- Evaluate Monthly Subscriptions: If there are some that have not increased productivity, cut them out.
- Buy in Bulk: Stock your shelves with core items that have low holding cost before prices go up.
- Delay an Expenditure: Ask yourself if you can put off a planned expenditure.
- Diversify Your Supply Chain: Ask yourself if substitutions can be made. Try not to rely on one supplier/vendor for your materials. If you have multiple suppliers you can decrease the risk of being stuck and increase your bargaining power.
- Consider Downsizing or Creating a Hybrid Business: Perhaps your business s such that you can consider downsizing your office space and/or having yourself /employees work remotely. Depending on your business and the amount of products you sell you might consider a third party warehouse in order to cut overhead costs.
Step 3: Leverage Automation
Automation can be very useful in managing daily operations. Begin by examining daily practices and ask yourself if there are any areas in the workflow that can be improved upon.
Furthermore, ask yourself what tasks you wish you could off-load. Having done this look for a software solution. The market is full of software that can automate business processes such as scheduling, order taking, billing etc. Bookkeeping software such as Pro-Ledger Online automates some of the tedious tasks.
If there is not a software solution perhaps consider outsourcing to a freelancer or consultant. Their upfront fees and specialized skills may be what you need. In this way you are supplementing your business without the overhead costs needed for a full-time employee.
Step 4: Hold on to your Staff
The labor pool is quite tight at the moment. Recruiting, hiring and training costs money. Therefore, if you have staff it is important that you keep them. Remember, you and your employees are in this together. Even if you are not in a position to give a raise, you can be creative in the way you express your appreciation.
Most employees value flex-time over monetary compensation. Some also prefer telecommuting. Perhaps a bonus at year end would be appreciated. Find out what your employees value and meet them there.
Step 5: Re-Evaluate Your Debt and Borrow Wisely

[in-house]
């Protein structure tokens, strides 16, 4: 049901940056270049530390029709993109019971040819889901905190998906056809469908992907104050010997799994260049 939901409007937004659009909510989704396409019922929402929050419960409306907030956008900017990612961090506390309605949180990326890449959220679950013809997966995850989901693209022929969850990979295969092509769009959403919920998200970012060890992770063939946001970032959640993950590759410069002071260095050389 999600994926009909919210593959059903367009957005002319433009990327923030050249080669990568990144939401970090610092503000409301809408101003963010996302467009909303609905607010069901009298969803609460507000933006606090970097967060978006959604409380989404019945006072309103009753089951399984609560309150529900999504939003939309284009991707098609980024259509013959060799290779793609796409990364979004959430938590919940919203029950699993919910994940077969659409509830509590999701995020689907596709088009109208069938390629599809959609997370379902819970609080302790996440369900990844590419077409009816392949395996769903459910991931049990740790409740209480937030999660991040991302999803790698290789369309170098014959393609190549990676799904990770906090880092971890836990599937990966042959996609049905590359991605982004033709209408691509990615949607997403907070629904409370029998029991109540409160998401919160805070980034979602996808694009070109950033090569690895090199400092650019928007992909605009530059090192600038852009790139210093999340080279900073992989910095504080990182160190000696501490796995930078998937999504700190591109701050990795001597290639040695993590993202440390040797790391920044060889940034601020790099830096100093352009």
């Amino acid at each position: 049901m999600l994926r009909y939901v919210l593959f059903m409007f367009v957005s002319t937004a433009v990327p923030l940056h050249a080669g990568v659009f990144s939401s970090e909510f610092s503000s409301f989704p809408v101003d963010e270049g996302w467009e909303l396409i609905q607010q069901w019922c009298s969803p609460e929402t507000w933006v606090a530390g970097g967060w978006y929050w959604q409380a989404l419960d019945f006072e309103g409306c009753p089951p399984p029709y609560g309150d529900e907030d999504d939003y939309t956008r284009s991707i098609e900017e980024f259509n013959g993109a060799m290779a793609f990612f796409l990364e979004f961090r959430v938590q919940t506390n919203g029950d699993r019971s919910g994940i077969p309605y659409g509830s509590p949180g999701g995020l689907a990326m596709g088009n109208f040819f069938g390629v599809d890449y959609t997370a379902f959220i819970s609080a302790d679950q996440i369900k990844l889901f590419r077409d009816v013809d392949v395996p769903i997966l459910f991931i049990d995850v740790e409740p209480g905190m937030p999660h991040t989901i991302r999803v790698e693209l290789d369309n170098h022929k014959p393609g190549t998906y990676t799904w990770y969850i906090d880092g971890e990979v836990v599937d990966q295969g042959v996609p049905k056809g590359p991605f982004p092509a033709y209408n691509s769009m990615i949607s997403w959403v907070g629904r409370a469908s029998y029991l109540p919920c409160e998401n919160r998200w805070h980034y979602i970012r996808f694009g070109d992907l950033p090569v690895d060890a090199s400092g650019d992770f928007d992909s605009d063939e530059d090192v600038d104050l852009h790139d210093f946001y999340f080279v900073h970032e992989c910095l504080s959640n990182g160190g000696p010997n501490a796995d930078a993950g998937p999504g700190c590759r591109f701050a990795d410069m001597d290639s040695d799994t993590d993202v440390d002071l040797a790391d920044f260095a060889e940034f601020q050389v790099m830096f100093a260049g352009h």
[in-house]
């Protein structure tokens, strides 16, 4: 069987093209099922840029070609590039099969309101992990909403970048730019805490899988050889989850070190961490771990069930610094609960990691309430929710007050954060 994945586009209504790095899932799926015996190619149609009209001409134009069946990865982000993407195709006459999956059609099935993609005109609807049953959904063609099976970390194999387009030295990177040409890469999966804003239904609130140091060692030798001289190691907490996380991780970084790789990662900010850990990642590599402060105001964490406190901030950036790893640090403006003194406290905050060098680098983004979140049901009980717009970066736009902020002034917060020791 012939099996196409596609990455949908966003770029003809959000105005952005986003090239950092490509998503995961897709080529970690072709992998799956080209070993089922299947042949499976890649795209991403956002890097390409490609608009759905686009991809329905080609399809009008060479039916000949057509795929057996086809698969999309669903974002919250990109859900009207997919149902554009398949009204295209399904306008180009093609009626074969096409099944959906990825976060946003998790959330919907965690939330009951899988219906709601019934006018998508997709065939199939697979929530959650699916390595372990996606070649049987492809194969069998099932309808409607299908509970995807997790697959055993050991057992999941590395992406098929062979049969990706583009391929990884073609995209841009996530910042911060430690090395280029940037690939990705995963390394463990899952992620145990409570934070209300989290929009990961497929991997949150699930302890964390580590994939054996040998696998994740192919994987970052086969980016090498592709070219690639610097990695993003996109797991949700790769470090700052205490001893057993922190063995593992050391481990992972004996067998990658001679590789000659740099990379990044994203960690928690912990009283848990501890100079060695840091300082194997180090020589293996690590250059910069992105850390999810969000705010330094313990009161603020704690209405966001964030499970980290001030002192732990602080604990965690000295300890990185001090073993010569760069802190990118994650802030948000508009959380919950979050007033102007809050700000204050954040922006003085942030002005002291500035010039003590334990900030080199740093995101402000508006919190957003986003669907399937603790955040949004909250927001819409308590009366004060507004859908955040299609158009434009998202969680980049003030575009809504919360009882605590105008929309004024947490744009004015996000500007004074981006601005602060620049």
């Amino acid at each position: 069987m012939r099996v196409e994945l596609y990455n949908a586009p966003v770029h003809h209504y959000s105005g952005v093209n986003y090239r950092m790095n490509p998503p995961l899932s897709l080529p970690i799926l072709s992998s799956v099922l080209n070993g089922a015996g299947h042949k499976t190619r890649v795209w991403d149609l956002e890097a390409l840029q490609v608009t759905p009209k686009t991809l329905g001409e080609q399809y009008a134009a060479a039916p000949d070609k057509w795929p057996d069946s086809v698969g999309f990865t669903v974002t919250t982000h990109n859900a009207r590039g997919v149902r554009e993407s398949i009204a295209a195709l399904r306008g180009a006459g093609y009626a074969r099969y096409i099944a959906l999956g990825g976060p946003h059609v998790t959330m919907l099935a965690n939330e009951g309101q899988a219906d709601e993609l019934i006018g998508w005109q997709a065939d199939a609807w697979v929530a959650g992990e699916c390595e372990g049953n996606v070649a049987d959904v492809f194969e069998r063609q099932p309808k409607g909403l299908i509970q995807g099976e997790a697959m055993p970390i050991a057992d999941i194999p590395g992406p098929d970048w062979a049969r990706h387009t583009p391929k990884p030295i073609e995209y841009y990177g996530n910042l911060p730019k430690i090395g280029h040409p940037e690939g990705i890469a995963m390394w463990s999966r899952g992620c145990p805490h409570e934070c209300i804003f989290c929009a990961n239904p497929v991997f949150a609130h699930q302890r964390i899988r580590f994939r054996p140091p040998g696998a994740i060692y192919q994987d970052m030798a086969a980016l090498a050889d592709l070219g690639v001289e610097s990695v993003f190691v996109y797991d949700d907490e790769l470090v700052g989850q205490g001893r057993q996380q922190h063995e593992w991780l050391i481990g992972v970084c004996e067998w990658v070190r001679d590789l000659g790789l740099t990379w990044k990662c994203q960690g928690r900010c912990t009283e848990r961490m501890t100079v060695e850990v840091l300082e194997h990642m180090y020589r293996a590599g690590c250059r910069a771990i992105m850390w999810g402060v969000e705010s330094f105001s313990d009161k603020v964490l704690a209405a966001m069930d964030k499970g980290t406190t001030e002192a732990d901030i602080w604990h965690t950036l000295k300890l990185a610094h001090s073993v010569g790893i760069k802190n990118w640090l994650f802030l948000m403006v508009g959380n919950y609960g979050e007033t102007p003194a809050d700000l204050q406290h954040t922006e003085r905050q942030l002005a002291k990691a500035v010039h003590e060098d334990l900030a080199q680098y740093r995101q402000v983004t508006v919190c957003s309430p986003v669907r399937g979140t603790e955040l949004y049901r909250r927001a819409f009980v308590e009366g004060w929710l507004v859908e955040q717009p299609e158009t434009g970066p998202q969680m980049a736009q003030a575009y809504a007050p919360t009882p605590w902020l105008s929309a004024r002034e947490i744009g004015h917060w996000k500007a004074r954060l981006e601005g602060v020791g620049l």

Debt is no stranger to running a small business. During inflationary times interest rates increase. Therefore, it is critical to examine your debt and adjust accordingly. For example, if you have high-interest credit card debt, transfer it to cards with a lower rate. If you have a loan with a variable interest rate, now is the time to convert to a fixed rate. If you are thinking/planning on borrowing money in the future, it may be a good idea to apply for a small-business loan now and lock in a lower interest rate.
Step 6: Consider Investing
The previous suggestions help you to save money. However another consideration is multiplying your money. If you are in a position to do so it might be worth considering investing. Forbes reminds that the investment you select needs to be outpacing inflation, or at the very least keeping up with it.
Step 7: Carefully Consider Raising Prices
As a small-business owner you may be hesitant to raise your prices. However, given the current circumstances it may be necessary. “According to a CNBCISurveyMonkey survey 40% of small business owners are already raising prices in response to inflation, while another 35% plan to do so if inflation continues. Before taking this step review your pricing strategy, and consider what you are offering compared to your competition.
Be sure you are offering value. It is wise to raise prices just enough to offset the impact inflation is having and ensuring your business is profitable. “The Philadelphia Inquirer suggest avoiding across-the-board price hikes…raising prices only ‘where customers are most likely to be amiable’ “.
If you do decide to raise prices, be sure to transparent with your customers. Taking care in explaining the increase is critical as you do not wish to alienate them. If you are offering a quality product/service, and given the current circumstances, most of your customers will understand.
While it may be hoped that the inflation rate will come down in the near future, there is no guarantee. Small-businesses need to be prepared as best they can and adjust where they can. It is my hope that the previous 7 tips, when applied, will help your small-business weather the current storm.